Fade to Black … and Blue
Printed materials fade to black and blue because black and cyan ink are more resistant to the sun’s short UV waves
When you have a poster, a newspaper, or some other printed material sit in direct sunlight, the colors fade over time and frequently you are left with a mostly black & blue print. Colors fade for a variety of reasons (humidity, the type of paper, the types of inks, the temperature, etc) but exposure to light, and in particular ultraviolet light, is the primary reason.
The electromagnetic spectrum accounts for photons with a variety of wavelengths – from the very short (gamma waves) to very long (radio waves). The portion of the spectrum we can see with our eyes is known as visible light, which accounts for all the colors of the rainbow. Blues and violets are shorter wavelengths than yellows and reds. Sitting just beyond the blues & violets is ultraviolet (UV). While blue and violet are visible, ultraviolet is invisible. UV wavelengths are just a bit shorter than what our eyes can perceive. UV wavelengths are also dangerous.
When ultraviolet waves from the sun hit printed materials their short wavelengths can break the chemical bonds of the colored inks. The more damage to those chemical bonds the less those printed colors are able to continue reflecting the wavelength of their particular color. The typical printing process uses 4 colors: cyan, magenta, yellow, and black. Cyan (blue) reflects the relatively short wavelengths to make the color blue and as such it is better equipped to resist the even shorter wavelengths of UV. What we see as “black” is frequently a dense combination of ink colors (including black ink) and so it takes longer for this combination of inks to fully breakdown (although it will start to shift and lighten in color). Yellow and magenta however are forced to absorb shorter wavelengths and only reflect the longer wavelengths that are their colors. As such, the yellow and magenta in a printed poster tend to fade faster because more ultraviolet light is being absorbed and breaking down the chemical bonds of those inks.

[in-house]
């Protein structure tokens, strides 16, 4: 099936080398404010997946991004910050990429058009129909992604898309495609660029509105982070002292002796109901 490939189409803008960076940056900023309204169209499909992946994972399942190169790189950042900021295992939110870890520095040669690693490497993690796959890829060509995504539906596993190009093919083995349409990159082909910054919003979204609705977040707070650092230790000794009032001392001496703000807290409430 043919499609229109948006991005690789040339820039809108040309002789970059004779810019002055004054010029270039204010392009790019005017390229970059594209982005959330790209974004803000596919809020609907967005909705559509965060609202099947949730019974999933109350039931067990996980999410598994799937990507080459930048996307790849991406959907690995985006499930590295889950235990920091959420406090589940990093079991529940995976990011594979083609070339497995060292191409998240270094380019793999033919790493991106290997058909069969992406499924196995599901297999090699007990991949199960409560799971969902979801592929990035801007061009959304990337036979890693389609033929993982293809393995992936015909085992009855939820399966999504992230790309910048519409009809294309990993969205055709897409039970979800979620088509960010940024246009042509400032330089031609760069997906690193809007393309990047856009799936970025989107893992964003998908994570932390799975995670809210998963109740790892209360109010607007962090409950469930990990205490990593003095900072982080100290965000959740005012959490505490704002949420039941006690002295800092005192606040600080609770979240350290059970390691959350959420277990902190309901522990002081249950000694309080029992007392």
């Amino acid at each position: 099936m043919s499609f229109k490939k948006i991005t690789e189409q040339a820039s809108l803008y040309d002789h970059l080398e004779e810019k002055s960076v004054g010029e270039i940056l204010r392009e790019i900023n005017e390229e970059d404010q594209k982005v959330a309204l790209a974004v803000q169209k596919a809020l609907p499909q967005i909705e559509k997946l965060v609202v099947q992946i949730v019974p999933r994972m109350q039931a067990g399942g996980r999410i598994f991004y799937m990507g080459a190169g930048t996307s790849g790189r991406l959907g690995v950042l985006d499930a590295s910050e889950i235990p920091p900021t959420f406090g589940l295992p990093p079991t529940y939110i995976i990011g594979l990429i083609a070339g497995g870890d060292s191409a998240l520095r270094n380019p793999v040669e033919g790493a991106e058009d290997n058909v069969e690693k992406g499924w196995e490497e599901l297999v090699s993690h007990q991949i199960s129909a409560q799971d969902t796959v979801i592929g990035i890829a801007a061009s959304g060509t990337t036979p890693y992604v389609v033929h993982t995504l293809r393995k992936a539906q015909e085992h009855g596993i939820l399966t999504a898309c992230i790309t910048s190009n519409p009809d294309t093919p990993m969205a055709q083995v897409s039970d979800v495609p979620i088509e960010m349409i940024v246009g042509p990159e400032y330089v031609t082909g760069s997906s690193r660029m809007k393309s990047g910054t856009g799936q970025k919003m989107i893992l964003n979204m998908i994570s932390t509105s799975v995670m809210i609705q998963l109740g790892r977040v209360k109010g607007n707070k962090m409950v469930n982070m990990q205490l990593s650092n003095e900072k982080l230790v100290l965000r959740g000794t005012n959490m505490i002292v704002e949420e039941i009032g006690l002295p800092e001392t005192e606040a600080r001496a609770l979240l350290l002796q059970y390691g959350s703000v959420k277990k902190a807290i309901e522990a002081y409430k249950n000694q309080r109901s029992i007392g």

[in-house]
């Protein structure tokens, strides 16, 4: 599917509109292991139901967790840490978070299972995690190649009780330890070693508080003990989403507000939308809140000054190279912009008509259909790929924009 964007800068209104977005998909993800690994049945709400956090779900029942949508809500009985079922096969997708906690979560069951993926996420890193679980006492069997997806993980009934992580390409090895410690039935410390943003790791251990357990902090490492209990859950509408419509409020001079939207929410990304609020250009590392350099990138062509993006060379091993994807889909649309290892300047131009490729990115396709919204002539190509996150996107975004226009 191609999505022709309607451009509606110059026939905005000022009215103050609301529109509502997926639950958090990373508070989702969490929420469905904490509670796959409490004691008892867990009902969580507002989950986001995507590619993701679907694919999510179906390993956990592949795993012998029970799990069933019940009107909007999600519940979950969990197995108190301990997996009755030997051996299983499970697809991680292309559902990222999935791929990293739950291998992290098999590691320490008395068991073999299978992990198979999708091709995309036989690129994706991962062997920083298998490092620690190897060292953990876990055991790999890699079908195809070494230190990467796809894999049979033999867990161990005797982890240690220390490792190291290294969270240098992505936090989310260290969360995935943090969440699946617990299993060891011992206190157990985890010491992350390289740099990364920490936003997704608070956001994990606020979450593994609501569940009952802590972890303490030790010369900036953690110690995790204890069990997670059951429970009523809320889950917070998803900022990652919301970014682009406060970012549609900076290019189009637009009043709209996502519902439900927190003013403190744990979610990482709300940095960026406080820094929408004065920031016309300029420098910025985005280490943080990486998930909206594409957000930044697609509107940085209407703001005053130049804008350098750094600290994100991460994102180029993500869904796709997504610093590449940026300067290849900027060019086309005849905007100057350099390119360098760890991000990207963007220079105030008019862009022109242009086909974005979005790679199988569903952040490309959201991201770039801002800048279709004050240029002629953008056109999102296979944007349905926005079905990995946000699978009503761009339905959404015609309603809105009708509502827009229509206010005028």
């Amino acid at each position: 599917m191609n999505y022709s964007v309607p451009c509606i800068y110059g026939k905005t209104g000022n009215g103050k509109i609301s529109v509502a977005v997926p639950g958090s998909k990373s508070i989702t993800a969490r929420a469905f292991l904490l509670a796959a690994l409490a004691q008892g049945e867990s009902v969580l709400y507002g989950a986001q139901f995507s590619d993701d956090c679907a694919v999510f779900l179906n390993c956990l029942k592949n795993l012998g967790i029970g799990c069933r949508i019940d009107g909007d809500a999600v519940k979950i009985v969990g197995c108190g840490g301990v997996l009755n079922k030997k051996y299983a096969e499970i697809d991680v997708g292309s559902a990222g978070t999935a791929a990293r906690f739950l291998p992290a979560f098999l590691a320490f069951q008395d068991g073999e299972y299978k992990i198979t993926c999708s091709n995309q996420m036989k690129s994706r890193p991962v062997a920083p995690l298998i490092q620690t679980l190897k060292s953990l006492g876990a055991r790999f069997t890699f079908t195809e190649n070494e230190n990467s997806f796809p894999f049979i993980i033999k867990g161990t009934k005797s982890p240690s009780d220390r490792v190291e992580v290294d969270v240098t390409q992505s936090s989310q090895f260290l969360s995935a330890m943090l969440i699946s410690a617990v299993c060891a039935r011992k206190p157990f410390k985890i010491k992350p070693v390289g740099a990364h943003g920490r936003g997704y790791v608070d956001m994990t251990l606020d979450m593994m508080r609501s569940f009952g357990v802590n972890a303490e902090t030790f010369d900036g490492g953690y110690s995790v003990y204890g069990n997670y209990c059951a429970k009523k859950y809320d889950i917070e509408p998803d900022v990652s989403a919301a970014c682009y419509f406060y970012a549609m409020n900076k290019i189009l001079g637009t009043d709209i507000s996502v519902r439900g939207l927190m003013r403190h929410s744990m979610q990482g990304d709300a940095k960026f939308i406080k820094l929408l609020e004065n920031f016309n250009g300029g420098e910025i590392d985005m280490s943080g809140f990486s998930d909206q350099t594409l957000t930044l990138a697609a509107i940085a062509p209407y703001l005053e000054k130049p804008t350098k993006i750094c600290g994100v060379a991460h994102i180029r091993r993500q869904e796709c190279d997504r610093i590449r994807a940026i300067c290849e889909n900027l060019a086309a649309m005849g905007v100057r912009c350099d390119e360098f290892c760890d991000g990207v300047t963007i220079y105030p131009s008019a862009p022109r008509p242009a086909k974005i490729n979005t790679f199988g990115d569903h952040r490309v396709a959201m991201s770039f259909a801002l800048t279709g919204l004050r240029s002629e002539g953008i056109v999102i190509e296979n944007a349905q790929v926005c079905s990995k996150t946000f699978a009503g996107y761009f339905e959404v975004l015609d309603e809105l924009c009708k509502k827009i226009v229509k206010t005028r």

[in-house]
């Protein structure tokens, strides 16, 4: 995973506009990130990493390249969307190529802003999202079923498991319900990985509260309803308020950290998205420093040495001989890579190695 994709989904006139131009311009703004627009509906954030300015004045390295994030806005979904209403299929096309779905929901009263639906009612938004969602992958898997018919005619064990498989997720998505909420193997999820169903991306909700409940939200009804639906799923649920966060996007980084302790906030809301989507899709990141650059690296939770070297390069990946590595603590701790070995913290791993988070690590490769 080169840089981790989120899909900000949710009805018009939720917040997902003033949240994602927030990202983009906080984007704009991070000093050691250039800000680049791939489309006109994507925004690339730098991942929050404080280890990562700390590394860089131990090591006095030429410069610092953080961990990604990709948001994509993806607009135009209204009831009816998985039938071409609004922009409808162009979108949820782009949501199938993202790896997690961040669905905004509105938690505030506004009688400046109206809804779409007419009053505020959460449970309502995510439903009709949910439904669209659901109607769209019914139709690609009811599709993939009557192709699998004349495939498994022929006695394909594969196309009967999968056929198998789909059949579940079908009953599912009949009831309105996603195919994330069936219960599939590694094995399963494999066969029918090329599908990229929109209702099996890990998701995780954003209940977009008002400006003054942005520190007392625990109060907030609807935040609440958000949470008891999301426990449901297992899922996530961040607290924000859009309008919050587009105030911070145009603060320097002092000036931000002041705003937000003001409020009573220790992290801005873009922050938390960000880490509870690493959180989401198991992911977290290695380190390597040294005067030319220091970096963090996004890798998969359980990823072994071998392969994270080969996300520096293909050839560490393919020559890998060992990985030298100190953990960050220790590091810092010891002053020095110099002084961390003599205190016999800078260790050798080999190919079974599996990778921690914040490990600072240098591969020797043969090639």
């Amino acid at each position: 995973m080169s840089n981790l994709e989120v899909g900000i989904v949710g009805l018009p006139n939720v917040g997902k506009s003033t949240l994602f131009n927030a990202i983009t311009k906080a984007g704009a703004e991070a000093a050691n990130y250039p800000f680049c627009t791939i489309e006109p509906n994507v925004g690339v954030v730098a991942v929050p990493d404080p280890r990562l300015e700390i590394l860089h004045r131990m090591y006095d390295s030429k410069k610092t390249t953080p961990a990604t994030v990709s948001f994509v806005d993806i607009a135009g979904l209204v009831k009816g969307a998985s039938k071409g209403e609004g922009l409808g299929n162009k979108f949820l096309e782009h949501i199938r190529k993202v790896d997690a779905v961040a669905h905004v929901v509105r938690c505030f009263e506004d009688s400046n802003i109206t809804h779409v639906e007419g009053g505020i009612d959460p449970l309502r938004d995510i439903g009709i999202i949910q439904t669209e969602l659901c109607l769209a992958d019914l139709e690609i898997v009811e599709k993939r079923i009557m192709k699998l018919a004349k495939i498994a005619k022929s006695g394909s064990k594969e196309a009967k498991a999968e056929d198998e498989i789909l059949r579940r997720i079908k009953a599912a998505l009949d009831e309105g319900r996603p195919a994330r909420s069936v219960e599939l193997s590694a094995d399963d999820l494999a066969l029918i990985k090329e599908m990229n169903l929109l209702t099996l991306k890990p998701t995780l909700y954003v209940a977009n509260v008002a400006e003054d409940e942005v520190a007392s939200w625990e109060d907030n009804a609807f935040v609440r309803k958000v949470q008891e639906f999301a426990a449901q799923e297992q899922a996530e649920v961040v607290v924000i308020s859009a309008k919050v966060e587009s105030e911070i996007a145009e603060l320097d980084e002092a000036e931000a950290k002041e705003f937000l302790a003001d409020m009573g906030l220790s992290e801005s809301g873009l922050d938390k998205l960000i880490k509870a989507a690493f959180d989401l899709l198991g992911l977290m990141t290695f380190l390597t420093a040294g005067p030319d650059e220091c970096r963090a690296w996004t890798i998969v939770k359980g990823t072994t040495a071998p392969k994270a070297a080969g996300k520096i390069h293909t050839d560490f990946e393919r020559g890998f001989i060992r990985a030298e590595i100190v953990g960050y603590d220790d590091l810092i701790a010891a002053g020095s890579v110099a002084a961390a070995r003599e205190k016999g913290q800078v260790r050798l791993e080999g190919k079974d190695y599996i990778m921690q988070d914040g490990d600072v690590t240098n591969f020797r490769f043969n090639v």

This is why printed materials sitting out in the sun for too long will commonly lose their warmer colors faster than their black and blue colors.
Added bonus: The Earth’s atmosphere blocks a lot of UV waves from the sun, but some still enters our atmosphere. Because the moon’s atmosphere is too weak to block the sun’s ultraviolet waves, the American flags planted on the moon are all white at this point after decades of ultraviolet exposure has faded all of their colors away.